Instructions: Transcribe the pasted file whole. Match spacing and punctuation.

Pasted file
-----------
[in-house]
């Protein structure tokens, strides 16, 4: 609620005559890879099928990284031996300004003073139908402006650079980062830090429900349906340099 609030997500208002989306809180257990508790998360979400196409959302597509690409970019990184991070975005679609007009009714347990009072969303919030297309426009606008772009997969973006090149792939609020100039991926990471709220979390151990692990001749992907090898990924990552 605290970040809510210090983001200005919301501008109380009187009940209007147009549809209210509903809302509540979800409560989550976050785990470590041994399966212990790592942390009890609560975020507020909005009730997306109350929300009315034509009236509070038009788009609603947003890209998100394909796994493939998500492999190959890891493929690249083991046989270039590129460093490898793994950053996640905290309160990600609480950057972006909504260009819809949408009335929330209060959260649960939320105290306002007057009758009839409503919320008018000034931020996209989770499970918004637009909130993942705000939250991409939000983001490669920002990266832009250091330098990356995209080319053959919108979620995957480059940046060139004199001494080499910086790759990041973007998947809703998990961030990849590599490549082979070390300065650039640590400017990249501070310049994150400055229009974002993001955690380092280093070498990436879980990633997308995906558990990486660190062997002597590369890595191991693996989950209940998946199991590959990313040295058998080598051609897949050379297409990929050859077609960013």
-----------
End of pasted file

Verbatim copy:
[in-house]
């Protein structure tokens, strides 16, 4: 609620005559890879099928990284031996300004003073139908402006650079980062830090429900349906340099 609030997500208002989306809180257990508790998360979400196409959302597509690409970019990184991070975005679609007009009714347990009072969303919030297309426009606008772009997969973006090149792939609020100039991926990471709220979390151990692990001749992907090898990924990552 605290970040809510210090983001200005919301501008109380009187009940209007147009549809209210509903809302509540979800409560989550976050785990470590041994399966212990790592942390009890609560975020507020909005009730997306109350929300009315034509009236509070038009788009609603947003890209998100394909796994493939998500492999190959890891493929690249083991046989270039590129460093490898793994950053996640905290309160990600609480950057972006909504260009819809949408009335929330209060959260649960939320105290306002007057009758009839409503919320008018000034931020996209989770499970918004637009909130993942705000939250991409939000983001490669920002990266832009250091330098990356995209080319053959919108979620995957480059940046060139004199001494080499910086790759990041973007998947809703998990961030990849590599490549082979070390300065650039640590400017990249501070310049994150400055229009974002993001955690380092280093070498990436879980990633997308995906558990990486660190062997002597590369890595191991693996989950209940998946199991590959990313040295058998080598051609897949050379297409990929050859077609960013």